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A River Rather Than a Road

The Community Choir as Spiritual Experience


Sarah Morgan and June Boyce-Tillman

This book is an auto-ethnographic account of the development of a charismatic community choir leader. It brings together management literature and a survey of the community choir scene with the development of community choir leadership. It provides a useful introduction to the sustaining of community choirs, including the use of English folksong
material in this context. Some useful arrangements of folk songs are included. Community singing events are described with helpful advice on setting up and managing these. It presents a useful model of the range of skills necessary for aspiring community choir leaders. This is linked with the formation of a community that contains spiritual elements; this is theorized in relation to the role of the parish church in communal singing. It also discusses the two aesthetics of choral singing and the relationship between oral and literate traditions. The book arises from the engagement of the University of Winchester in partnership with the local community, which is theorized.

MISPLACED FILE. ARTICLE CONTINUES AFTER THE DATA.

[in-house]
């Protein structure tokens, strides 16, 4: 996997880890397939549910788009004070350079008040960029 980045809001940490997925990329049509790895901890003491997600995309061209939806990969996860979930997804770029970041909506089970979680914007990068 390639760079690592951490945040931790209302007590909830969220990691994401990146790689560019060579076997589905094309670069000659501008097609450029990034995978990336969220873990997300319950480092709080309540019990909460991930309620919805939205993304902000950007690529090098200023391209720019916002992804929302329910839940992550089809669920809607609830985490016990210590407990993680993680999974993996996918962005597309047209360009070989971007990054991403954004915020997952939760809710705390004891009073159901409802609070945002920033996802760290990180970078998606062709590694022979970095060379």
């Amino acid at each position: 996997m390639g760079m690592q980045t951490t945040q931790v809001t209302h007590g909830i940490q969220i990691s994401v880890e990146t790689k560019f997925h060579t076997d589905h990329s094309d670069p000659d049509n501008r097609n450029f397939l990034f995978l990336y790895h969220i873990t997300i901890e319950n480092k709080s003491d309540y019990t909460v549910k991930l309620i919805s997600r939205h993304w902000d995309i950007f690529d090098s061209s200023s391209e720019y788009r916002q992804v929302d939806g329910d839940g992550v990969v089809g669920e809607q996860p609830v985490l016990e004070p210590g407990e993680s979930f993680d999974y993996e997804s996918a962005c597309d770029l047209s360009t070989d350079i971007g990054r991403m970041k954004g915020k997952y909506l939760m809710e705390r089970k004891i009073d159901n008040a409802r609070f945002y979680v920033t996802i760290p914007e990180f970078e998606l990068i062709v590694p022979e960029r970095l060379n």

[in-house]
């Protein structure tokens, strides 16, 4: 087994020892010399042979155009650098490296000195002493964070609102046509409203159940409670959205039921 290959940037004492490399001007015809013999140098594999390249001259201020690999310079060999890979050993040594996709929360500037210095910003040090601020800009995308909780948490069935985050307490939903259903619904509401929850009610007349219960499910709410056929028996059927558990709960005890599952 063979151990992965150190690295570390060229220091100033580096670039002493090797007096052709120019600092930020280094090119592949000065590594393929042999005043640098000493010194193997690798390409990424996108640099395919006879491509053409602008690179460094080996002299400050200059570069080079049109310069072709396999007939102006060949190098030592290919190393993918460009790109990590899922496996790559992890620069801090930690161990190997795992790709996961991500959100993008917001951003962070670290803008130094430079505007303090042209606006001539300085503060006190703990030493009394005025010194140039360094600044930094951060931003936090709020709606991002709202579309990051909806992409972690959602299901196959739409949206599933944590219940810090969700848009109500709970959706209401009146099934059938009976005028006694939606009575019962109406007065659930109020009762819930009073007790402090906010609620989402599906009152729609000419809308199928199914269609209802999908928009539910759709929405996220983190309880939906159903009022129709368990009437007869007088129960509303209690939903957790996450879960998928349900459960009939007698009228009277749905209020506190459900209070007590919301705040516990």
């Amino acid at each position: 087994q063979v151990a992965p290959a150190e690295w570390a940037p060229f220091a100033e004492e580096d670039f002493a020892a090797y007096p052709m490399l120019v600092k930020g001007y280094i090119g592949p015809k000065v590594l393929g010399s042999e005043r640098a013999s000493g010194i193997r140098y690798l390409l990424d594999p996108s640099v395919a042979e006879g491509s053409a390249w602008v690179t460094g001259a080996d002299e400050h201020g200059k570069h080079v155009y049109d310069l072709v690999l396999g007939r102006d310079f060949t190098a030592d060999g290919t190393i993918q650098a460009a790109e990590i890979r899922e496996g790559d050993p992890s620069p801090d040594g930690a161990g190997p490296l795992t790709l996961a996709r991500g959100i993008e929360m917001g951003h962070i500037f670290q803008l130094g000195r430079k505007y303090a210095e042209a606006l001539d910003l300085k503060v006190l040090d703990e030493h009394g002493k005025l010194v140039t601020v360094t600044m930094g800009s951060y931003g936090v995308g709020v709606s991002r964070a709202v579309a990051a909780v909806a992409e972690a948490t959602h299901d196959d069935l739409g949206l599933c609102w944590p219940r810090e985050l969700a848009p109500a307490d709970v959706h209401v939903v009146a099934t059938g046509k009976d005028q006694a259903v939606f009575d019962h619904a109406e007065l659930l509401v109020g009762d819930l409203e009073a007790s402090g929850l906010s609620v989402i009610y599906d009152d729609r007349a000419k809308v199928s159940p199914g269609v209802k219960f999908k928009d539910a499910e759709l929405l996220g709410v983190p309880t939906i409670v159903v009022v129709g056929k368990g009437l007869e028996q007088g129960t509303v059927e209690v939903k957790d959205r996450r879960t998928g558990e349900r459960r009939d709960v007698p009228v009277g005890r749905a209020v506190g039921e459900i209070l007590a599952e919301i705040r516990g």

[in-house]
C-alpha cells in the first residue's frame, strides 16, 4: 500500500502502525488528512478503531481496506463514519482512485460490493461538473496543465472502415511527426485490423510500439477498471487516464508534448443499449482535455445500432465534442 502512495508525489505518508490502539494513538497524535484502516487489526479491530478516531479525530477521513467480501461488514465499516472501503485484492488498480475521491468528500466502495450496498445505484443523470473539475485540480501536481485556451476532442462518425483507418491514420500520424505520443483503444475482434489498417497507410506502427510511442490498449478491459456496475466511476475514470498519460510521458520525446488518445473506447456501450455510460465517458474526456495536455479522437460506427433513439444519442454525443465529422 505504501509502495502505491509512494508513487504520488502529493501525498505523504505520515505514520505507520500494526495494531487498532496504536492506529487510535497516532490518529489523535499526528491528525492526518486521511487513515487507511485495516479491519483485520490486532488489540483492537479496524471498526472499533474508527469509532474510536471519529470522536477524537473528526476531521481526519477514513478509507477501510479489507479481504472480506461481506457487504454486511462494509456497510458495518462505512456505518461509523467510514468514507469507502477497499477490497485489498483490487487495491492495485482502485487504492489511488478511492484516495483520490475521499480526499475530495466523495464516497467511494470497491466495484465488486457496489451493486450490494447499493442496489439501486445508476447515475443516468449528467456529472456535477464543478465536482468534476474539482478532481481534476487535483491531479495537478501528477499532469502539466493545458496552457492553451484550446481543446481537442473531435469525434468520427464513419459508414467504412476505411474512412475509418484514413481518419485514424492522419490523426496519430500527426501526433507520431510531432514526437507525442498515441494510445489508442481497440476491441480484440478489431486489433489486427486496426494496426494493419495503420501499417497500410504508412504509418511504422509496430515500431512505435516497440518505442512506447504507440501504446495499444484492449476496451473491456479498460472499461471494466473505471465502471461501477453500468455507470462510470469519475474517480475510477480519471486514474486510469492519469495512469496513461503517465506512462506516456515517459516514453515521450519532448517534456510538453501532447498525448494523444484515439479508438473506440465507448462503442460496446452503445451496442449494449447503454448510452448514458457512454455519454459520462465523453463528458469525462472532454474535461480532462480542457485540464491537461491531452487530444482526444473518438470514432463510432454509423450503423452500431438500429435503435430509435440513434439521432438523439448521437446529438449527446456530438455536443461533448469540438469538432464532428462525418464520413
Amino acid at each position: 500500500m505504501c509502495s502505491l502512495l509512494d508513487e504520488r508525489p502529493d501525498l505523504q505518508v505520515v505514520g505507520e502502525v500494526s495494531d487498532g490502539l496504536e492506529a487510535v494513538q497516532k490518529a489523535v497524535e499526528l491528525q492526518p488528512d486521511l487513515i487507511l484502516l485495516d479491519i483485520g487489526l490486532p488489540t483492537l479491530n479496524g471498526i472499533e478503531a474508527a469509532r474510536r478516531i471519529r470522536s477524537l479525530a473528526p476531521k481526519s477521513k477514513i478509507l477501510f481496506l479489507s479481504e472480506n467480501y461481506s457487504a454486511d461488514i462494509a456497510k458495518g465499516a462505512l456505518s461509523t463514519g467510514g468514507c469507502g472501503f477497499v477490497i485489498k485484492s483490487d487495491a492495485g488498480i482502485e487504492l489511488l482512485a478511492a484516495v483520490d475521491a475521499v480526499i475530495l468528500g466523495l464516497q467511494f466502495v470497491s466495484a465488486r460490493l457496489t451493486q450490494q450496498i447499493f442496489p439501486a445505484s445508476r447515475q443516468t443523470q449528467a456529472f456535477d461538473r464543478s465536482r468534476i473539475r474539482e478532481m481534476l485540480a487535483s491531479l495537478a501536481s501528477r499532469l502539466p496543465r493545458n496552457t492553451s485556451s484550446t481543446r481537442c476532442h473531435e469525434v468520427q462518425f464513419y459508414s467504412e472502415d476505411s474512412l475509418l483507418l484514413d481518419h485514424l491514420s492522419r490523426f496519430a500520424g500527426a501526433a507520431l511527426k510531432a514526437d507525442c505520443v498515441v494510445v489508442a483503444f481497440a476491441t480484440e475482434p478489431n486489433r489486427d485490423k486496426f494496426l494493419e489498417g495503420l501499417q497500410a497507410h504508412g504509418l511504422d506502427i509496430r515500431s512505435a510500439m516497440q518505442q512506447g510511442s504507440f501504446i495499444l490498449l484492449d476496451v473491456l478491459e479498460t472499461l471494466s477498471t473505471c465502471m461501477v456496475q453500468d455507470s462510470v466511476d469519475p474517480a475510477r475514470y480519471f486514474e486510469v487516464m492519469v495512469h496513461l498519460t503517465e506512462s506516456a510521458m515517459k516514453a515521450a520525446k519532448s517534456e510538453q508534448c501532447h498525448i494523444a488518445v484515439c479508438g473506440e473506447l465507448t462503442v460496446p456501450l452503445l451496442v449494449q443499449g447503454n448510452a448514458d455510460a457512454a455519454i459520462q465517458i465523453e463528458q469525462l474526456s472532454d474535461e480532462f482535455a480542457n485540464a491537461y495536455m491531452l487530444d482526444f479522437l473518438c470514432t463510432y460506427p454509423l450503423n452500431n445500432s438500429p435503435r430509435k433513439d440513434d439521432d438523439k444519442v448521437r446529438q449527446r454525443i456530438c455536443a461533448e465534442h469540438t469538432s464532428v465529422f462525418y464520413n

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4 English Folk Songs for Choirs


In this chapter, I take up the theme of English folk song and its place in the community choir repertoire. In an attempt to clarify some of the repertoire choices made by community choir leaders, I explore attitudes towards English folk song, and trace some of the shifts in perception that have taken place since the work of the Victorian collectors. I examine briefly the changing role of folk song in the choral repertoire both for adults and for children. I turn to the repertoire of community choirs and the prevalence of world music in these repertoires. I give an account of work I have done to challenge the ‘dominant culture’ of world music in the community choir arena, using two examples, a conference and a training course. I then describe my own approach to arranging folk songs for community choirs and then I describe innovative ways in which I have presented folk music to choirs and audiences who may not previously have engaged with that genre of music.

Folk song in and out of favour

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